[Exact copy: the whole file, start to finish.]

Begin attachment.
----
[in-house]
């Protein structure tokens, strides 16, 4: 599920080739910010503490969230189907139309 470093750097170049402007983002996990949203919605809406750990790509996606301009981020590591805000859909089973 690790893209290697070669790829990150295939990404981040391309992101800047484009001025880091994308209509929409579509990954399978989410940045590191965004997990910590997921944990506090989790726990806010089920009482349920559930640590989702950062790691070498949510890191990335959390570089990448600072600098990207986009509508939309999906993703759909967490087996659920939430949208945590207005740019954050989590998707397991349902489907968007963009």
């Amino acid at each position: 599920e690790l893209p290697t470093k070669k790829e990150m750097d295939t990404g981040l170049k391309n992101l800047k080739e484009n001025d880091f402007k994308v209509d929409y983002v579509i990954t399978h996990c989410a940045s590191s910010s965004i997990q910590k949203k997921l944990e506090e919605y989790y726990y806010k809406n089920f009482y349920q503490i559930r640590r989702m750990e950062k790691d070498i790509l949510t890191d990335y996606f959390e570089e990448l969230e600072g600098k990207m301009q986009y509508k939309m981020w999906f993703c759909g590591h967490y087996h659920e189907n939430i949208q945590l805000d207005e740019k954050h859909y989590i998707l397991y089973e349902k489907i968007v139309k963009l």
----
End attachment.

[in-house]
């Protein structure tokens, strides 16, 4: 599920080739910010503490969230189907139309 470093750097170049402007983002996990949203919605809406750990790509996606301009981020590591805000859909089973 690790893209290697070669790829990150295939990404981040391309992101800047484009001025880091994308209509929409579509990954399978989410940045590191965004997990910590997921944990506090989790726990806010089920009482349920559930640590989702950062790691070498949510890191990335959390570089990448600072600098990207986009509508939309999906993703759909967490087996659920939430949208945590207005740019954050989590998707397991349902489907968007963009």
């Amino acid at each position: 599920e690790l893209p290697t470093k070669k790829e990150m750097d295939t990404g981040l170049k391309n992101l800047k080739e484009n001025d880091f402007k994308v209509d929409y983002v579509i990954t399978h996990c989410a940045s590191s910010s965004i997990q910590k949203k997921l944990e506090e919605y989790y726990y806010k809406n089920f009482y349920q503490i559930r640590r989702m750990e950062k790691d070498i790509l949510t890191d990335y996606f959390e570089e990448l969230e600072g600098k990207m301009q986009y509508k939309m981020w999906f993703c759909g590591h967490y087996h659920e189907n939430i949208q945590l805000d207005e740019k954050h859909y989590i998707l397991y089973e349902k489907i968007v139309k963009l």